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By  Stefan Hajkowicz Jon Whittle 22 June 2023 4 min read

Our nation is experiencing its lowest productivity growth in 60 years, according to the Committee for the Economic Development of Australia. And this downturn is reflected across most advanced economies worldwide.

So it’s not surprising some see the rise of artificial intelligence (AI) as productivity’s saviour. Media articles herald a new era of high productivity enabled by AI, and particularly by generative AI tools such as ChatGPT and DALL-E.

Similarly, the world’s top journals are filled with accounts of how AI has enabled transformative leaps in research. Machine learning has been used, for example, to predict the shape of proteins from DNA information, or to control the shape of super-heated plasma in a nuclear fusion reaction. One team at CSIRO designed an AI-based autonomous system that can manufacture and test 12,000 solar cell designs within 24 hours.

Does that mean we can flick the switch, leave it on auto, and go to the beach? Not quite.

Not a productivity panacea

As much as the above examples provide hope, they also distract from the many AI applications that haven’t quite worked. These are the cases, often not captured in journals and media, where using AI has been costly and time-consuming and failed to generate the desired result.

In 2021, the AI community had to pause when 62 published studies that used machine learning to diagnose COVID-19 from chest scans were found to be unreliable and unusable in clinical settings, mostly due to problems with the input data. It was a stark reminder AI is fallible.

That’s not to say AI can’t be used to boost productivity – just that it isn’t an off-the-shelf panacea to our productivity woes. AI can’t magically fix problems related to inefficient processes, poor governance and bad culture.

If you drop advanced AI into a dumb organisation, it won’t make it smart. It will just help the organisation do dumb stuff more efficiently (in other words, quicker). This will hardly lead to a productivity gain.

Where AI applications work

One recent study by the US National Bureau of Economic Research found a 14 per cent increase in productivity among customer service agents who used an AI tool to help guide conversations. In Australia, Westpac says AI has provided a 46 per cent productivity increase for its software engineers, with no loss in quality of work.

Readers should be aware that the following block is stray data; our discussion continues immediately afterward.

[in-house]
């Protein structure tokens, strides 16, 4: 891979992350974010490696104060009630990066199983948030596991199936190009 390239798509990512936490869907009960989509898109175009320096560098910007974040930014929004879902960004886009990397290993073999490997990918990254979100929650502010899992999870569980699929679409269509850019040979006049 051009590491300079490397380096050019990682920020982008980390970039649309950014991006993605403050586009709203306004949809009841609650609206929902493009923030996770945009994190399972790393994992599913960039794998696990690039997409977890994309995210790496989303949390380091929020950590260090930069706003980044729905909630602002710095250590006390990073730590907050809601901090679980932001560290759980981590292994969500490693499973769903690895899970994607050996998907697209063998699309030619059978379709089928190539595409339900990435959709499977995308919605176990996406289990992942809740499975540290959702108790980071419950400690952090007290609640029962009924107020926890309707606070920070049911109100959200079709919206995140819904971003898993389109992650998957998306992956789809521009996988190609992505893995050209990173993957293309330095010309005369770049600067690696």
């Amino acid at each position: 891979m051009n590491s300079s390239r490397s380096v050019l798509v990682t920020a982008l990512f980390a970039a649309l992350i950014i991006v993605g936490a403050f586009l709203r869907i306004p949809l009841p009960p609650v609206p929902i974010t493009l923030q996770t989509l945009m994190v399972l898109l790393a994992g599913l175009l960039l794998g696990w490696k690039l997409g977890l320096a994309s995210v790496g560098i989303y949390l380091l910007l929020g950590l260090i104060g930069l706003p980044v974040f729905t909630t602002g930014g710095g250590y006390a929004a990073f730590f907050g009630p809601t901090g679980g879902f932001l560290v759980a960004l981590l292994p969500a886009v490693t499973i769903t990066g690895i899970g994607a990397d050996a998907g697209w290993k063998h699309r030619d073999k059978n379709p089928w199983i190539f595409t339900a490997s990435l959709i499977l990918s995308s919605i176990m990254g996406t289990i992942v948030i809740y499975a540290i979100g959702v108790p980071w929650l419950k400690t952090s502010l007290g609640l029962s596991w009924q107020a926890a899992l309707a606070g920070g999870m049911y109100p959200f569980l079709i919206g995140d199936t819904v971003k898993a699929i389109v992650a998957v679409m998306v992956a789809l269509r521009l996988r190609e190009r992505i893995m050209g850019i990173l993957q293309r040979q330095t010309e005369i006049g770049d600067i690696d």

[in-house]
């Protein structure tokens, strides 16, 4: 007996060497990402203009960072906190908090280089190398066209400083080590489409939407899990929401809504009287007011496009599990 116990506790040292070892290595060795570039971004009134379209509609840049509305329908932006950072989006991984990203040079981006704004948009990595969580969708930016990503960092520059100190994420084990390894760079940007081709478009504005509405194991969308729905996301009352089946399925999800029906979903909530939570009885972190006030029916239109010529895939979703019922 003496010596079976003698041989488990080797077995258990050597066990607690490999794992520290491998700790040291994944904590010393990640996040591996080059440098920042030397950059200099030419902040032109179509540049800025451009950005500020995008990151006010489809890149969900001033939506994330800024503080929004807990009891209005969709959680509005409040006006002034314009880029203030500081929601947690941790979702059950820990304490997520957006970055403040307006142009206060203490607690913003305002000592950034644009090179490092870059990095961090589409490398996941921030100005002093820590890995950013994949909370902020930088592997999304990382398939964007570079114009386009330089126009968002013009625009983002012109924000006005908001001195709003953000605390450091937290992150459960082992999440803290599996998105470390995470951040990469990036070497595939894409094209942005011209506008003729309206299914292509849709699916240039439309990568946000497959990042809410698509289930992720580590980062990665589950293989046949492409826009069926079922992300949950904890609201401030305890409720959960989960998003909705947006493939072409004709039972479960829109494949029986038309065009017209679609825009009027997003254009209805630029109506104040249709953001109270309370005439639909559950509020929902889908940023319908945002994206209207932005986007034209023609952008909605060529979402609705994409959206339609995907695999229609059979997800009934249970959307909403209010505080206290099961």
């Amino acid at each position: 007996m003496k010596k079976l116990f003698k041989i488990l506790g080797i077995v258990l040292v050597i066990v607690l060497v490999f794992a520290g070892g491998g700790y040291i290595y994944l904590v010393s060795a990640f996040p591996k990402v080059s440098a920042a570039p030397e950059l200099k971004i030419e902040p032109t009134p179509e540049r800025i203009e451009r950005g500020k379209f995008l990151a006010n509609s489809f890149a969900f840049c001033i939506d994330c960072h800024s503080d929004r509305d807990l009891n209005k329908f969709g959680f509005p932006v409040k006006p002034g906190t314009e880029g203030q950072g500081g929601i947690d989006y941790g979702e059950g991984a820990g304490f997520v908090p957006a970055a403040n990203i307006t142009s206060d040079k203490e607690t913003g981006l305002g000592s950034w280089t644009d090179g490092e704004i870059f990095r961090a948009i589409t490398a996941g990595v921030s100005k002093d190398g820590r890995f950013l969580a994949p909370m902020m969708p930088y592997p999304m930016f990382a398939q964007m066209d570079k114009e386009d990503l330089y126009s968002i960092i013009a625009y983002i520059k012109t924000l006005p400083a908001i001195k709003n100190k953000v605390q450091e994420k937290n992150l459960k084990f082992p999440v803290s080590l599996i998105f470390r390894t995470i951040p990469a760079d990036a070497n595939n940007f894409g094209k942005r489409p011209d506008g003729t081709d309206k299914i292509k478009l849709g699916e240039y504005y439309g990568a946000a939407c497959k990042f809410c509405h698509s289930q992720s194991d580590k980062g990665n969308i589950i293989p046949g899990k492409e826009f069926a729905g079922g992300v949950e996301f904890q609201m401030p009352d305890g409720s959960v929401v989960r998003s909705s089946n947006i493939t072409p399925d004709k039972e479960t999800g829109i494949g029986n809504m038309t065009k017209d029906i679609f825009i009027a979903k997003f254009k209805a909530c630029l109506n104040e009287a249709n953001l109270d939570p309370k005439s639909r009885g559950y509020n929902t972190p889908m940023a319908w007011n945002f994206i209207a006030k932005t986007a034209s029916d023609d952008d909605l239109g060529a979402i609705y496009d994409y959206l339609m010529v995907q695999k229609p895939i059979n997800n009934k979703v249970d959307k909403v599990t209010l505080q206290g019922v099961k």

In many ways these examples aren’t surprising. It’s obvious AI can boost productivity when used effectively; Google Maps is clearly better at getting someone from A to B than an old road atlas.

So what’s common among the situations where AI performs well?

Successful applications of AI tend to be characterised by a clear need and function for the AI system. They are well integrated within the business or organisation’s broader processes, and do not interfere with employees’ other tasks.

They also tend to have high-quality, fit-for-purpose and curated datasets used to train the algorithms, and are applied safely and in accordance with ethics principles.

Where AI applications fail

However, it’s difficult to achieve AI productivity benefits across an entire organisation, let alone an entire economy. Many organisations still struggle with much more basic digital transformation.

Consulting firm Deloitte estimates 70 per cent of organisations’ digital transformation efforts fail. Perhaps the real solution to the productivity dilemma lies less in using AI, and more in managing the organisational inefficiencies associated with adopting new technology.

Modern offices are chock-a-block with pointless emails, unnecessary meetings and bureaucratic processes that sap workers’ energy and motivation. Research has established that productivity decreases when workers face this onslaught of busywork and distractions.

It’s unlikely AI will solve this. The currency of the modern day is attention; an AI that’s built to shield us from unnecessary busywork may end up nagging us. We may even see a future where AI tools designed to shield us from distraction are competing with AI tools designed to distract us.

University of Leeds economist Stuart Mills points out that if tools such as ChatGPT merely automate bureaucratic inefficiencies, they won’t raise productivity at all.

We once asked a friend, a senior manager in a global engineering company, if he uses ChatGPT for his work. “Oh yes,” he exclaimed enthusiastically.

“I use it for generating all those reports management keeps asking me for. I know no one will ever read it, so it doesn’t need to be high quality.”

Toward long-term productivity gains

It seems very likely AI will improve productivity at a societal level in the long run, and some of these improvements may be transformative.

As of September 2022, research found 5.7 per cent of all peer-reviewed research published worldwide was on the topic of AI – up from 3.1 per cent in 2017, and 1.2 per cent in 2000.

It’s clear innovators everywhere are exploring how AI can supercharge their productivity – and perhaps help them make discoveries. We can expect effective solutions that genuinely solve problems will self-select and organically rise to the top.

Successful AI implementation requires understanding the context within which the technology is being applied. It requires picking up the correct tool for the task at hand and using it in the correct way. And even before that, it requires working through issues of process, governance, culture and ethics.

This article is republished from The Conversation under a Creative Commons license. Read the original article.

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